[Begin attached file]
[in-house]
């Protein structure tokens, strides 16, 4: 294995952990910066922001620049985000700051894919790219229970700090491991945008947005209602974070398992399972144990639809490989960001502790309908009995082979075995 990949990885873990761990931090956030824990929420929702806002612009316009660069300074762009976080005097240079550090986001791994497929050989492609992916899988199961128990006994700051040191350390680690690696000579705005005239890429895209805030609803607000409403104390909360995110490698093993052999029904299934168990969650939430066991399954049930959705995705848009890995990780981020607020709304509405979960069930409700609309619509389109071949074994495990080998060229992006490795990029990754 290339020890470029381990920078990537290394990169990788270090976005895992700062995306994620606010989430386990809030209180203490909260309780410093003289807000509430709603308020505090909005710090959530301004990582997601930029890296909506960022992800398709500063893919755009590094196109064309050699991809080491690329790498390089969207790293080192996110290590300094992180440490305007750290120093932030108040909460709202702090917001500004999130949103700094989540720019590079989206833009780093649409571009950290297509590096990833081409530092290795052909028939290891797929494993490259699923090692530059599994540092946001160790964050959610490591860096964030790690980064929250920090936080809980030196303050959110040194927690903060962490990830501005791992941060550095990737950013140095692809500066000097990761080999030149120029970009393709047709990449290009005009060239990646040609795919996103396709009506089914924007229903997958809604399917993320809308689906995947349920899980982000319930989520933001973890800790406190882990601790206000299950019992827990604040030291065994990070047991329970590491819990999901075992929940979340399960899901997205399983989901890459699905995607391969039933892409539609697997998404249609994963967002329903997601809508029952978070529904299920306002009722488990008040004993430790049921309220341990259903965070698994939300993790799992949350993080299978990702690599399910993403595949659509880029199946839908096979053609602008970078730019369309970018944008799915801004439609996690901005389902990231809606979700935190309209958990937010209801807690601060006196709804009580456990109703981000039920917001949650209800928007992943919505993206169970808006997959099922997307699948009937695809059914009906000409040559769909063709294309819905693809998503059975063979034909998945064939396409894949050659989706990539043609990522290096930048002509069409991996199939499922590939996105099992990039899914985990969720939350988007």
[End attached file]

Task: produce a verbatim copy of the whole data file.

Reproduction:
[in-house]
């Protein structure tokens, strides 16, 4: 294995952990910066922001620049985000700051894919790219229970700090491991945008947005209602974070398992399972144990639809490989960001502790309908009995082979075995 990949990885873990761990931090956030824990929420929702806002612009316009660069300074762009976080005097240079550090986001791994497929050989492609992916899988199961128990006994700051040191350390680690690696000579705005005239890429895209805030609803607000409403104390909360995110490698093993052999029904299934168990969650939430066991399954049930959705995705848009890995990780981020607020709304509405979960069930409700609309619509389109071949074994495990080998060229992006490795990029990754 290339020890470029381990920078990537290394990169990788270090976005895992700062995306994620606010989430386990809030209180203490909260309780410093003289807000509430709603308020505090909005710090959530301004990582997601930029890296909506960022992800398709500063893919755009590094196109064309050699991809080491690329790498390089969207790293080192996110290590300094992180440490305007750290120093932030108040909460709202702090917001500004999130949103700094989540720019590079989206833009780093649409571009950290297509590096990833081409530092290795052909028939290891797929494993490259699923090692530059599994540092946001160790964050959610490591860096964030790690980064929250920090936080809980030196303050959110040194927690903060962490990830501005791992941060550095990737950013140095692809500066000097990761080999030149120029970009393709047709990449290009005009060239990646040609795919996103396709009506089914924007229903997958809604399917993320809308689906995947349920899980982000319930989520933001973890800790406190882990601790206000299950019992827990604040030291065994990070047991329970590491819990999901075992929940979340399960899901997205399983989901890459699905995607391969039933892409539609697997998404249609994963967002329903997601809508029952978070529904299920306002009722488990008040004993430790049921309220341990259903965070698994939300993790799992949350993080299978990702690599399910993403595949659509880029199946839908096979053609602008970078730019369309970018944008799915801004439609996690901005389902990231809606979700935190309209958990937010209801807690601060006196709804009580456990109703981000039920917001949650209800928007992943919505993206169970808006997959099922997307699948009937695809059914009906000409040559769909063709294309819905693809998503059975063979034909998945064939396409894949050659989706990539043609990522290096930048002509069409991996199939499922590939996105099992990039899914985990969720939350988007």